cultural reform movements, such as Temperance and Anti-Vivisection. It was propagated as
an essential part of "the natural way of life." Some of its champions sharply criticized the
civilization of their age and strove to improve public health.
Even the Islam traditions mention about the virtues and health benefits of several fruits
and vegetables like olives, black seeds and dates.
Mahatma Gandhi was, perhaps, India’s most famous exponent of vegetarianism. Gandhi
sought to draw a close association between the practice of vegetarianism and the observance
of non-violence, understood both as the renunciation of violence and positively as conduct
leading to the good of others. Gandhi attached great importance to diet, and argued
vigorously that vegetarianism was more conducive to a life led according to the precepts of
Now the ethics of being a vegetarian can be very well derived from what Mahatma
Gandhi said, “Ethically they had arrived at the conclusion that man's supremacy over lower
animals meant not that the former should prey upon the latter, but that the higher should
protect the lower, and that there should be mutual aid between the two as between man and
man. They had also brought out the truth that man eats not for enjoyment but to live.” The
Gandhian thought had a profound impact on the Western world and contributed to the
popularization of vegetarianism in the Western countries.
Contrary to the popular notion that eating meat was an essential step in human evolution,
leading scientists and anthropologists have pointed out that “Humans are Natural
Vegetarians”. Dr. T. Colin Campbell, professor emeritus at Cornell University explains that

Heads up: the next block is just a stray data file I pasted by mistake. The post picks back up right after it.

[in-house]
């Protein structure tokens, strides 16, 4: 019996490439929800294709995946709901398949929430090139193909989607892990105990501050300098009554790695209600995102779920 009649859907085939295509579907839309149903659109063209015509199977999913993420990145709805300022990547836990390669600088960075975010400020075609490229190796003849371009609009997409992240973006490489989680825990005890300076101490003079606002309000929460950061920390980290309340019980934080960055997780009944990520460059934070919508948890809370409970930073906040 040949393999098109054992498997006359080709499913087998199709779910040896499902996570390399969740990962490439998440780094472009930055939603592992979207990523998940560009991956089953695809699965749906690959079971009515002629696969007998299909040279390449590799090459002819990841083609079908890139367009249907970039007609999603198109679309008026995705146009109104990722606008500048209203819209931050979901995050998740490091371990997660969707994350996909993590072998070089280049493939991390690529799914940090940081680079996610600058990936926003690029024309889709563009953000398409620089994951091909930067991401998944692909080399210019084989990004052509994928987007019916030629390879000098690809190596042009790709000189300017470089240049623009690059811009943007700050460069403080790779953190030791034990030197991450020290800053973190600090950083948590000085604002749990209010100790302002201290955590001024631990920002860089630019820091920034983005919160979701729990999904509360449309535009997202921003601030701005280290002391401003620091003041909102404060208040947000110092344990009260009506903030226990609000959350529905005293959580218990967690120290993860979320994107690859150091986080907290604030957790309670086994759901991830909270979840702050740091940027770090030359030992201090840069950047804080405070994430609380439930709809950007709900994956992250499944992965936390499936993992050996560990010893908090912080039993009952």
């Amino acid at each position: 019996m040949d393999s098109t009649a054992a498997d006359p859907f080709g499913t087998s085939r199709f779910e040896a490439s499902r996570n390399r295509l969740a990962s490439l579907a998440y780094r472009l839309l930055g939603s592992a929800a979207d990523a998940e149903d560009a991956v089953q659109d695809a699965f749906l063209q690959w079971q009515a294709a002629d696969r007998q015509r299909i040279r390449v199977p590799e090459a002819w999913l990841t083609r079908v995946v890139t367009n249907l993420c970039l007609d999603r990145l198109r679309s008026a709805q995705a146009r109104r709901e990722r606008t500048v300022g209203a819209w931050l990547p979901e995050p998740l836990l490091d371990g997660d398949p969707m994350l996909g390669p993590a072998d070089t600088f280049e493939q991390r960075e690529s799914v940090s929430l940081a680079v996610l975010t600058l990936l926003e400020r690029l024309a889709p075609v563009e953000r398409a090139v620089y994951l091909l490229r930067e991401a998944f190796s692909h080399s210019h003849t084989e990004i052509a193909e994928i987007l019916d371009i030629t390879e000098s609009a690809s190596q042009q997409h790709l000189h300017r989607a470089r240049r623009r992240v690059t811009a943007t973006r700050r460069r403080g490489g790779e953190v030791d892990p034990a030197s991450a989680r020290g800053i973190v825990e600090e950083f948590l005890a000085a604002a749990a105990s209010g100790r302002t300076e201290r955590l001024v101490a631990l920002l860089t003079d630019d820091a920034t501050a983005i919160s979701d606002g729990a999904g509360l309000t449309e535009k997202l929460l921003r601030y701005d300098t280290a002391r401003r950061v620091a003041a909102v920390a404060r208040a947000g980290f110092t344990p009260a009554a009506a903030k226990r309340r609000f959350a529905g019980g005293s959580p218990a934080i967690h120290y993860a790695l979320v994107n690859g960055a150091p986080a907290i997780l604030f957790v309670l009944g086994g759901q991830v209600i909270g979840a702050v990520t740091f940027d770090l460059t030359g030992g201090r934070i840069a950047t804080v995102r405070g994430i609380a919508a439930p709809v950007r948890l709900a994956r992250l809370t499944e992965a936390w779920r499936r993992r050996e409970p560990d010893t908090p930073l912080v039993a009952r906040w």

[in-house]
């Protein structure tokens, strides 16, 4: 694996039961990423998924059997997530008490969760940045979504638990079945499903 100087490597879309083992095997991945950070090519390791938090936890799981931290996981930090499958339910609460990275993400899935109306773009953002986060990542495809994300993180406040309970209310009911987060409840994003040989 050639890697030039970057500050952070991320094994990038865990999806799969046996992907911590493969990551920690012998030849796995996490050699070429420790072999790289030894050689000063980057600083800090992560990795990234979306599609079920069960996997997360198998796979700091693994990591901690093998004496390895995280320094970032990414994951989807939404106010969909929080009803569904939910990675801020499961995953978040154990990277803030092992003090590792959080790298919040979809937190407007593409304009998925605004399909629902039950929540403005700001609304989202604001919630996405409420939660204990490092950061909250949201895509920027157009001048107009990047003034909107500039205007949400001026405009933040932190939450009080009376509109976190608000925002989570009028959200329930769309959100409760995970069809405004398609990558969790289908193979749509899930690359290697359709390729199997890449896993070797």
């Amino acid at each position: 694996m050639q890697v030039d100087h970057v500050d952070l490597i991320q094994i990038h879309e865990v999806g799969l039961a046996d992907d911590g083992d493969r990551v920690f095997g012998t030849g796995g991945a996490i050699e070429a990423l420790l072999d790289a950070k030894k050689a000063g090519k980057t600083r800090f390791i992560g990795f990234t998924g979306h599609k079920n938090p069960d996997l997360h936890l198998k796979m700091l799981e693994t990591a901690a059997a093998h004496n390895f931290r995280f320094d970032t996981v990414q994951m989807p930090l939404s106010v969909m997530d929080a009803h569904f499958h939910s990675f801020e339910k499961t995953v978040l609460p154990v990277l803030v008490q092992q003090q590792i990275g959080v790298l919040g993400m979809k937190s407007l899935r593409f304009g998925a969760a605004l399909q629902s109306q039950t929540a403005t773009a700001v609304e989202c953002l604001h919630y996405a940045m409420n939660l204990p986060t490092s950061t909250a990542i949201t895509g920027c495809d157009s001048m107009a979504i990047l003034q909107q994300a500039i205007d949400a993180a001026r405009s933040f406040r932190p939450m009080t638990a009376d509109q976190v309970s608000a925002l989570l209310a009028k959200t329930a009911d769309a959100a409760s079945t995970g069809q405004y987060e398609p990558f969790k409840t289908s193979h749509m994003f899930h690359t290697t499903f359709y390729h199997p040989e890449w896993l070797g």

the inclusion of meat in our diet came well after we became who we are today. Dr. Neal
Barnard says in his book, 'The Power of Your Plate', in which he explains that "early humans
had diets very much like other great apes, which is to say a largely plant-based diet, drawing
on foods we can pick with our hands.
Renowned paleontologist Dr. Richard Leakey explains the essential herbivores traits of
human beings by noting that "you can't tear flesh by hand, you can't tear hide by hand.... We
wouldn't have been able to deal with food source that required those large canines". Dr.
William C. Roberts, editor of the American Journal of Cardiology writes, "Although we think
we are, and we act as if we are, human beings are not natural carnivores. When we kill
animals to eat them, they end up killing us, because their flesh, which contains cholesterol
and saturated fat, was never intended for human beings, who are natural herbivores."
Ample evidence from science proves that when we choose to eat meat, that causes
problems, from decreased energy and a need for more sleep to increased risk for obesity,
diabetes, heart disease, and cancer. There is a growing inclination on the part of people across
the world towards naturopathy, Ayurveda, Siddha, Homeopathy and other traditional forms
of alternate medicines.
Last word: I would like to sum up my thoughts with three quotes from three different
personalities in the history.
Leo Tolstoy (1828 – 1910), Russian novelist; author of War and Peace said:
"A human can be healthy without killing animals for food. Therefore if he eats meat he
participates in taking animal life merely for the sake of his appetite."
Albert Einstein (1879 – 1955), Swiss-German scientist; author of the theories of relativity,
"Nothing will benefit human health and increase chances for survival of life on Earth as
much as the evolution to a vegetarian diet." “It is my view that the vegetarian manner of
living, by its purely physical effect on the human temperament, would most beneficially
influence the lot of mankind.”
However, it was Mahatma Gandhi (1869 – 1948), considered as the ‘Father of the Nation’
by Indians, who took vegetarianism to the next level by observing:
“The greatness of a nation and its moral progress can be measured by the way in which its
animals are treated.”
Let the Gandhian thoughts and the spirit of vegetarianism live!
The talk was delivered on August 9, 2014 during the 9th Annual Veggie Fest held in Chicago.